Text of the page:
Zealotry?
by Anonymous on Mon 22nd Dec 2003 17:35 UTC

Why is it that Linux users who complain so badly about the SCO issue just can't seem to spell or express themselves in a proper way? After reading all comments I seriously have trouble understanding how SCO can sue someone over this for the three following reasons

a) From the looks of it the users of Linux are just children who scream a lot but with no real use of the system

b) The very children don't have any money to pay

c) Who will be able to read the response if it's all "Ya M$PenguinW@nnaBees w@nn@ B So penguin w00t w00t"...

Ehrm... that legal procedure is indeed madness.

Anyway, good luck SCO assuming you have a real case!

>>SCO is probably telling the truth but yes they are over exagerating.<<

What makes you think scox is telling the truth? Scox has been caught in numerous lies.

>>Furthermore, their attorney's SUCK. I doubt they will win any lawsuit.<<

Boies is a famous attorny. Scox has already won a lawsuit settlement from msft. Canopy (scox's parent - essentially the same company) has won a lawsuit settlement from CA.

>>They need a good PR campaign not a bad one toward linux.<<

Scox's PR campaign has boosted scox share price from $1 to $18. That's about as good as you can get.

>>SCO is not going about it the wrong way. They should sue the hell out of the companies that broke their contractual agreements and leave linux alone.<<

Scox "investors" don't want to wait until IBM case is settled. Scox need to make suckers believe that scox has a sustainable source of revenue now. It is very doubtful that anybody broke scox contract agreement - read groklaw.net.

>>David Bioes (cannot spell) is a du|/|mb$h!t.. They are going about it all wrong. The only thing SCO will get accomplished is this.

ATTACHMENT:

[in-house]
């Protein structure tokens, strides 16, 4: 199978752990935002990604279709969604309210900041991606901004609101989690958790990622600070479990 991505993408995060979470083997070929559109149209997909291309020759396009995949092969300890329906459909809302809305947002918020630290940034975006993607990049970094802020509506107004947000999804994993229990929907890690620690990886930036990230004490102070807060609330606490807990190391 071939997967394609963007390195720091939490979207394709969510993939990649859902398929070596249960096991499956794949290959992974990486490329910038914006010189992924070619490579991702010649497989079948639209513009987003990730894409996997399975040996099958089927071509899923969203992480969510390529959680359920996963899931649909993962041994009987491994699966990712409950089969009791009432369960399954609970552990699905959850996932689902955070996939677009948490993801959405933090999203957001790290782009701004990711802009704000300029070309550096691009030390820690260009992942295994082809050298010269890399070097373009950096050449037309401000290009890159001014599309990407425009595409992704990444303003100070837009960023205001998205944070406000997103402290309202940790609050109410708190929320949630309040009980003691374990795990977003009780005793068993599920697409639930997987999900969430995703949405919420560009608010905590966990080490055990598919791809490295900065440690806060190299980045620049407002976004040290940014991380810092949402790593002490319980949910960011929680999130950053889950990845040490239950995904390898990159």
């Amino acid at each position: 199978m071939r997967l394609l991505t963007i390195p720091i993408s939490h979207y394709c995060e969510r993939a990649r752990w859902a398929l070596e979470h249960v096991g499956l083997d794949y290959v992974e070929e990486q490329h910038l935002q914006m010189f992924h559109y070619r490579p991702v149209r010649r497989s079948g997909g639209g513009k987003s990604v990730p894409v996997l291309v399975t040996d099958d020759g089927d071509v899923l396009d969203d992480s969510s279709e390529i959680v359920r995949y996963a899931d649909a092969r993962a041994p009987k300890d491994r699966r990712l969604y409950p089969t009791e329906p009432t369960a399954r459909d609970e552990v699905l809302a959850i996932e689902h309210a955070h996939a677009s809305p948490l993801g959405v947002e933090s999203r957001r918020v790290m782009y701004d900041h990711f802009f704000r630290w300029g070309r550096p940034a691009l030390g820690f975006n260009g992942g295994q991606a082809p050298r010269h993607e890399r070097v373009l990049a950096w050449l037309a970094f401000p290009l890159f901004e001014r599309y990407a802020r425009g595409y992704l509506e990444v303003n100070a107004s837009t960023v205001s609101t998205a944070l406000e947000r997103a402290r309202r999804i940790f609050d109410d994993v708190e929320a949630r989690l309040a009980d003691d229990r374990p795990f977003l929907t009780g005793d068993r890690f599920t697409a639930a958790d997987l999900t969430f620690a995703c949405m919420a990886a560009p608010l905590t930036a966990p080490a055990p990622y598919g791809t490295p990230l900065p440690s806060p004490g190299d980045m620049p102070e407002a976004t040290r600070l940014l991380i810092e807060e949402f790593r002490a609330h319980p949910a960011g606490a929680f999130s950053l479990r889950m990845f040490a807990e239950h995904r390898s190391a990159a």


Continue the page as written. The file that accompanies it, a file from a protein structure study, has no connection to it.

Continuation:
1) short period of high stock value <<

Might as well stop there. That's all scox wants, and scox's scam is working like a charm.

>>SCO is a young little company that needs to learn that althouigh this can benifit them in the short term they will die in the long run. I guess thats what you'd expect from crooks like mcbride. <<

There is no long term for scox, never was. If not for this scam, scox would be bankrupt already. 13 months ago scox was around $0.78 a share and falling. Before scam, scox never had even one profitalble. Scox was *gushing* red ink - and was down to $4.9 million in cash.

RE: SCO
by Erik on Mon 22nd Dec 2003 17:50 UTC

any people claim that SCO is just trying to get money in the short run and that its case is baseless. I doubt that is the case. They originally sued IBM for $1billion and they upped the ante to $3billion. I'm sure if they're suing for so much, there just to be something behind it. I do wonder, though, why they haven't shown the Unix code in question. I guess it has something to do with FUD and scaring potential Linux customers. In this sense they have been pretty successful. Remember the report Gartner issued telling corporations to be careful with Linux because of the suit? On the other hand companies like Novell and IBM have not been scared by SCO's claims.